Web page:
Why I want to return as Rep – Uboh-Adekoya

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In this interview with journalists, Mrs. Doris Uboh-Adekoya, who
represented Ika Federal Constituency in the House of Representatives between
2007and 2011, speaks about her time at the House and her desire to return. JOHN ALECHENU was there. 

 So
much has changed in the House of Representatives since you left in 2011. What
lessons have you learnt?

I
have learnt a lot of lessons. It is possible to by Feven 1.5" style="min-height: 0px ! important;
min-width: 0px ! important;background-attachment:scroll;background-position-x:
0%;background-position-y:0%;float:none" id="_GPLITA_0">win your election on the field but you may not
actually get your seat. My experience has been a terrible one; you must follow
your votes not just at your ward but all the way to the collation centre
because if you fail to do so, a lot of things can happen. Eventually in my own
case, results were manipulated and the rest is history.

So, why do you want to return to the House? 

I
say why not because everybody says we must build Nigeria but I am yet to find
such people called ‘we’. All I am trying to do is to contribute my own quota to
nation building. I do not think because I was pushed off the horse once, I
should stop by Feven 1.5" style="min-height: 0px ! important;
min-width: 0px ! important;background-attachment:scroll;background-position-x:
0%;background-position-y:0%;float:none" id="_GPLITA_2">learning how to ride a horse. If I do that, then I will
not know how to ride a horse. I believe anything worth doing is worth doing
well. I believe that the journey of a thousand miles, starts in one day. There
might be pitfall, but if you say because of that pitfall you will go back, then
you will never see the light at the end of the tunnel. There are so many things
to be done in Nigeria.

 While
in the House of Reps, you co-sponsored the Minimum Wage Bill… (cuts in)

Point
of correction, I did not co-sponsor the bill, I sponsored it.  Not because
other members did not want to but because a lot of people wanted to stay away
from controversial bills. If you look at the controversial bills, they are
usually the ones that belonged to the underdogs. To me, the common man is the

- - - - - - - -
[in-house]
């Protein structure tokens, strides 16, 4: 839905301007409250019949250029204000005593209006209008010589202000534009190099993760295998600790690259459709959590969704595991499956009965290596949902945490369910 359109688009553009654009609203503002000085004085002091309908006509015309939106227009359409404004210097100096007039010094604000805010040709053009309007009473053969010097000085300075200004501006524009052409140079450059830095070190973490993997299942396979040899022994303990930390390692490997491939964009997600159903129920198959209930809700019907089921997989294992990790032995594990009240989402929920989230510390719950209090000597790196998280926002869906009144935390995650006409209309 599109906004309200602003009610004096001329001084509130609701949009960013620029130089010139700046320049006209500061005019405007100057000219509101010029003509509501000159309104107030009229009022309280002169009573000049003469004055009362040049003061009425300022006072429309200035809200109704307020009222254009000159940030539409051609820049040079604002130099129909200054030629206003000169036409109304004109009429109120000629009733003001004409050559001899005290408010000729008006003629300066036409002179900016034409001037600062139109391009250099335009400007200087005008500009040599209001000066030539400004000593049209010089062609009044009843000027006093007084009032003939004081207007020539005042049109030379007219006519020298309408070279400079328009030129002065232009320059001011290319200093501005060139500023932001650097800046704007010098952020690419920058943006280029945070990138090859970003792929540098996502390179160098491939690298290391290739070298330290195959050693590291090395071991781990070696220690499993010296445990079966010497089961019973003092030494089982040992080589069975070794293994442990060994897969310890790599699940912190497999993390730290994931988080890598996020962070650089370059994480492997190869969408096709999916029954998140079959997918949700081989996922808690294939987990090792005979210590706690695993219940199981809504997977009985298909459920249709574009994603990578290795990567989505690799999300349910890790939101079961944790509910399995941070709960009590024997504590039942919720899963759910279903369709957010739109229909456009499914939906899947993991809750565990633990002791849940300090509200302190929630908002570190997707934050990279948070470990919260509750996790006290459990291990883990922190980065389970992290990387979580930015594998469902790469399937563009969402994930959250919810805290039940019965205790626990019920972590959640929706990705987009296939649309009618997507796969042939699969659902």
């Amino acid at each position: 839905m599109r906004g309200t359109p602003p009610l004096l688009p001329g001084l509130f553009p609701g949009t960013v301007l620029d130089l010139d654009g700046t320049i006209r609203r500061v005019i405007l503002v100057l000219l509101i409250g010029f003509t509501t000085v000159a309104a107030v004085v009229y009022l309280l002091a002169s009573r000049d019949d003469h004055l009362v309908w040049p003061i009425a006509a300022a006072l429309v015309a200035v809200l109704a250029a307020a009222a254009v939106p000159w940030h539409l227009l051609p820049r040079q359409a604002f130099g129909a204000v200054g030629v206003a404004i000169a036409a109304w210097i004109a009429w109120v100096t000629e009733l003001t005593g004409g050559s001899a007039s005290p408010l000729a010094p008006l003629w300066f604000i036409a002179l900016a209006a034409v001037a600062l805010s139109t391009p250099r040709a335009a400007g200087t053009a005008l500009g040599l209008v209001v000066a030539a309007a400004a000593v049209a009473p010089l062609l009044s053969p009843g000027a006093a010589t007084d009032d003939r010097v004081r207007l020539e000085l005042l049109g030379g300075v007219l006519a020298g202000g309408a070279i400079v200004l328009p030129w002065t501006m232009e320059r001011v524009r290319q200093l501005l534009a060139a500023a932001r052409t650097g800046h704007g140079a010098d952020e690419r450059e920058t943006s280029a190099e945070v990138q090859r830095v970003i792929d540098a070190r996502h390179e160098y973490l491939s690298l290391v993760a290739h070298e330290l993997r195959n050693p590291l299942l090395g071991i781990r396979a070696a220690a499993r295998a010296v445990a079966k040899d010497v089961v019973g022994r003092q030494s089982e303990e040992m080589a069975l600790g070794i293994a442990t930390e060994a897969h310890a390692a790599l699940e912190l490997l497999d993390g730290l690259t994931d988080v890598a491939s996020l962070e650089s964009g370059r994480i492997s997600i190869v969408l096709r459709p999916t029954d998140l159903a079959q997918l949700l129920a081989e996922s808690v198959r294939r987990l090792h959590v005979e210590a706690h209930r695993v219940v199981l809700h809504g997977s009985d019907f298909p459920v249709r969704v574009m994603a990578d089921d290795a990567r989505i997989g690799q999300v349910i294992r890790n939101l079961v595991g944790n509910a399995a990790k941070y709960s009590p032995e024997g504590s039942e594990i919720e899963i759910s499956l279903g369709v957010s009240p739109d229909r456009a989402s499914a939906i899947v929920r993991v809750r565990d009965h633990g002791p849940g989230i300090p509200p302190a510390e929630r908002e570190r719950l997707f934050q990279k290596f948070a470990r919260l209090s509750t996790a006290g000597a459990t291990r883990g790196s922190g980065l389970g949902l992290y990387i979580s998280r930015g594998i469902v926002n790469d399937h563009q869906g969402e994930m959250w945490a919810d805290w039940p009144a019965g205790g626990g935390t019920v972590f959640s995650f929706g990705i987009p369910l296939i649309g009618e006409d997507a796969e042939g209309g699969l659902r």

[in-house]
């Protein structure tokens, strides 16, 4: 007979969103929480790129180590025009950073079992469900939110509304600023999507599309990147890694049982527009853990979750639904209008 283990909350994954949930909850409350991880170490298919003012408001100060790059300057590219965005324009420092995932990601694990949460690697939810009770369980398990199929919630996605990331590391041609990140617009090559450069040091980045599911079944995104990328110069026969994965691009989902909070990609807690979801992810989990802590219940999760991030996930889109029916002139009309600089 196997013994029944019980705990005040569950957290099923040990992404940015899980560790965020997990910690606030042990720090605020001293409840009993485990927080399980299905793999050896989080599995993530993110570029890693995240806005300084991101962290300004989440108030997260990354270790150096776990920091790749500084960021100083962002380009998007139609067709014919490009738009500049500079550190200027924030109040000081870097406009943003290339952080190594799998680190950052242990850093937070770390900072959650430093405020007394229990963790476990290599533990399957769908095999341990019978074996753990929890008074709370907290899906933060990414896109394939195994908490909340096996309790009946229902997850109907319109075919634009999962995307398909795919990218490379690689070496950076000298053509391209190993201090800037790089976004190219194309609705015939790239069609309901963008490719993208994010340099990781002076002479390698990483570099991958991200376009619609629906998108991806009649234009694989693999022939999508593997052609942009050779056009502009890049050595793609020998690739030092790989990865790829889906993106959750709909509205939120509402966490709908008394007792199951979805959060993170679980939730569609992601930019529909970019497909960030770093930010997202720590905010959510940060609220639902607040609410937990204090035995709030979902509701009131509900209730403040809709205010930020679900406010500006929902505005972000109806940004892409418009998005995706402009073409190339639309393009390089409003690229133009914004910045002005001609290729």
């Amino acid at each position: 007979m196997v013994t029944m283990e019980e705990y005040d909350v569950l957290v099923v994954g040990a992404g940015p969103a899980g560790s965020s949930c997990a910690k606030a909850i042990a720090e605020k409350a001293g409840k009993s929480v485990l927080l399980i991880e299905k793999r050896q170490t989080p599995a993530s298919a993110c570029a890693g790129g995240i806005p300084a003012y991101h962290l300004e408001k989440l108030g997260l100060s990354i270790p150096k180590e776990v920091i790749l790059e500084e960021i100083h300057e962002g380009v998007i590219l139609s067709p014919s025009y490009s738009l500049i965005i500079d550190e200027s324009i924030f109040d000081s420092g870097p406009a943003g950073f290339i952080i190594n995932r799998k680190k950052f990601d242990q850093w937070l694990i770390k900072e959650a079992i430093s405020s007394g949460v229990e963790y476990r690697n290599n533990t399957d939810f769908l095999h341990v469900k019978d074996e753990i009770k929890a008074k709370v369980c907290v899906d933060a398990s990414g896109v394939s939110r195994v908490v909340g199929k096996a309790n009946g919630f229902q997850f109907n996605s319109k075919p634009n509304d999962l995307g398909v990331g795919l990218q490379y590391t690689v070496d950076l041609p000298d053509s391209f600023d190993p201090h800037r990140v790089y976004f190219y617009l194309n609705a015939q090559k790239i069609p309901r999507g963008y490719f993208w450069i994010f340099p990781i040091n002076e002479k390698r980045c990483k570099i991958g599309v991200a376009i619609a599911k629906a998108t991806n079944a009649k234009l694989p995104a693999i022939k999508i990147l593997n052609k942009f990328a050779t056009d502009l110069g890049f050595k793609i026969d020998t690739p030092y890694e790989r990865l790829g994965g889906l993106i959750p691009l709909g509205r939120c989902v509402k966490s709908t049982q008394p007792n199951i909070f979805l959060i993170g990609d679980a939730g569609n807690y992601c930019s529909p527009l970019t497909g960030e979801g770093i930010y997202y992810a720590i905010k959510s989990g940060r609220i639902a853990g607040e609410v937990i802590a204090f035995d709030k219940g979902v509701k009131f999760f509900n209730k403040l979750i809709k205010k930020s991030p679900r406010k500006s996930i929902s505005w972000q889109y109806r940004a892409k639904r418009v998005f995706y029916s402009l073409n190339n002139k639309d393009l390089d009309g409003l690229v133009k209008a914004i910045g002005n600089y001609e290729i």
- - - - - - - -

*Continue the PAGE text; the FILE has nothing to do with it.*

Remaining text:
reason we are in the House of Reps. We are there to represent them. The Minimum
Wage Bill was something I started and it went all the way to the third reading.
Coincidentally, an executive bill came to by Feven 1.5" style="min-height: 0px ! important;
min-width: 0px ! important;background-attachment:scroll;background-position-x:
0%;background-position-y:0%;float:none" id="_GPLITA_1">meet my bill and the bills were merged together to
become one. Eventually, it was accented to and became a law. I think that is
the singular thing I can say I am really proud of and I will like to be given
another chance in the House to even do more because we have a lot of issues in
Nigeria that need to be attended to. I think it was a rather positive thing for
me that I was able to stand up for what I believed in.

Would you say you are satisfied with the outcome of the bill?

No,
I would not say I am. I think it needs to be amended. If you compare our
minimum wage bill, the way it by Feven 1.5" style="min-height: 0px ! important;
min-width: 0px ! important;background-attachment:scroll;background-position-x:
0%;background-position-y:0%;float:none" id="_GPLITA_5">stands today, to most West African countries, it is
still not enough. They should have included how often they want the increment
to be. Things like that should be included in the bill. That way, the Nigeria
Labour Congress will not be coming to argue about increment because it would
have been embedded in the bill. But it was not done, it ended up been a one
liner and I think that needs to be looked at again to serve the purpose it was
expected to serve.

You served in the House of Reps during the Dimeji Bankole era. Can you
recall your experience?

I
think my experience is out there for everybody to know. It was good, bad and
ugly but I took it all in strides. I did not expect it to be all rosy. Dimeji
Bankole led us to the best of his capacity, though to me, his best was not good
enough but he did what he could and it was an experience. Rightly or wrongly,
it was an experience. I have taken it and I am by Feven 1.5" style="min-height: 0px ! important;
min-width: 0px ! important;background-attachment:scroll;background-position-x:
0%;background-position-y:0%;float:none" id="_GPLITA_3">learning from it.

Can you compare the Bankole era to the Aminu Tambuwal era?

I
am not in the house presently.

 

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